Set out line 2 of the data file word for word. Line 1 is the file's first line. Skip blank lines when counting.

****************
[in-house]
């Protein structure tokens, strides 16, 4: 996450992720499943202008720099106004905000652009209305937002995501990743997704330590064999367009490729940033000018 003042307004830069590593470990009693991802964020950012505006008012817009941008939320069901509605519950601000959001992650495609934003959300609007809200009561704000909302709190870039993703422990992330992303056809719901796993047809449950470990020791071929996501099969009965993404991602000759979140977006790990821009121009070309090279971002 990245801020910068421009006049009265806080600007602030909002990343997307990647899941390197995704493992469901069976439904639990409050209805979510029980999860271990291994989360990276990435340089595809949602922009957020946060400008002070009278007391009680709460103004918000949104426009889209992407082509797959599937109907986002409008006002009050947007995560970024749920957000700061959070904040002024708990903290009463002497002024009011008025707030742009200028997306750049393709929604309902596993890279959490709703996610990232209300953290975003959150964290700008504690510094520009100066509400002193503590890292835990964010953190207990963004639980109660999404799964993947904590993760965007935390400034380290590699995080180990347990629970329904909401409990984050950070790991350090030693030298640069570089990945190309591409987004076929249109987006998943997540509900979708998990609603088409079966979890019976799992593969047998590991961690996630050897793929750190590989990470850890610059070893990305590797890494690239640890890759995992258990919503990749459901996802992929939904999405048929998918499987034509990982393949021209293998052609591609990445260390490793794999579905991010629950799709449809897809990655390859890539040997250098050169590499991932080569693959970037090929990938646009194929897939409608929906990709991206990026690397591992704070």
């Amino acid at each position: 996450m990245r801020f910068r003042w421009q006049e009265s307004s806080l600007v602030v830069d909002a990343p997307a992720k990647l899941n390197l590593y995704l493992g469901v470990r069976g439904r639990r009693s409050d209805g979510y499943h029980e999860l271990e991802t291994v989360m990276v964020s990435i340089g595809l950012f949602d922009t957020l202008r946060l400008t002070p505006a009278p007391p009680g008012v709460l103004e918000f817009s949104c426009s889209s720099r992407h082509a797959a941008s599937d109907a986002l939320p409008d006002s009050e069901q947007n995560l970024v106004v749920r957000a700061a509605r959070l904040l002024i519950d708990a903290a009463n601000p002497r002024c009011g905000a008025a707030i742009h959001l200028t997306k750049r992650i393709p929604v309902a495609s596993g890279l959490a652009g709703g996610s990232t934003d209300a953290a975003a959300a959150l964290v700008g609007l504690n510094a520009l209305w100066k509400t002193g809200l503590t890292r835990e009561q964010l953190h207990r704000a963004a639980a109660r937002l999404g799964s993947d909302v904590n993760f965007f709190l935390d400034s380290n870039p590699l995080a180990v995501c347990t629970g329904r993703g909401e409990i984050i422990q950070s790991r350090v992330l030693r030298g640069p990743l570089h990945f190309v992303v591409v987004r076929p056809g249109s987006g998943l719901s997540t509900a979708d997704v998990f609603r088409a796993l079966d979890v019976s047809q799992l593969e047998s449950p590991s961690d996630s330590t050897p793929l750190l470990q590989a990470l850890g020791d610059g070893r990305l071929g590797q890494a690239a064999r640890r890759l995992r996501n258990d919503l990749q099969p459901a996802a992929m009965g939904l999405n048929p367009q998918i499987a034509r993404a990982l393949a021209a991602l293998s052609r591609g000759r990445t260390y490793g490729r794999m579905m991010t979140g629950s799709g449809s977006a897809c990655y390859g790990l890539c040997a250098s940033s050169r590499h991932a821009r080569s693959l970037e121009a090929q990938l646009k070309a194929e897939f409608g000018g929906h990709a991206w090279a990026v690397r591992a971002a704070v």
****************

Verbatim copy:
């Protein structure tokens, strides 16, 4: 996450992720499943202008720099106004905000652009209305937002995501990743997704330590064999367009490729940033000018 003042307004830069590593470990009693991802964020950012505006008012817009941008939320069901509605519950601000959001992650495609934003959300609007809200009561704000909302709190870039993703422990992330992303056809719901796993047809449950470990020791071929996501099969009965993404991602000759979140977006790990821009121009070309090279971002 990245801020910068421009006049009265806080600007602030909002990343997307990647899941390197995704493992469901069976439904639990409050209805979510029980999860271990291994989360990276990435340089595809949602922009957020946060400008002070009278007391009680709460103004918000949104426009889209992407082509797959599937109907986002409008006002009050947007995560970024749920957000700061959070904040002024708990903290009463002497002024009011008025707030742009200028997306750049393709929604309902596993890279959490709703996610990232209300953290975003959150964290700008504690510094520009100066509400002193503590890292835990964010953190207990963004639980109660999404799964993947904590993760965007935390400034380290590699995080180990347990629970329904909401409990984050950070790991350090030693030298640069570089990945190309591409987004076929249109987006998943997540509900979708998990609603088409079966979890019976799992593969047998590991961690996630050897793929750190590989990470850890610059070893990305590797890494690239640890890759995992258990919503990749459901996802992929939904999405048929998918499987034509990982393949021209293998052609591609990445260390490793794999579905991010629950799709449809897809990655390859890539040997250098050169590499991932080569693959970037090929990938646009194929897939409608929906990709991206990026690397591992704070």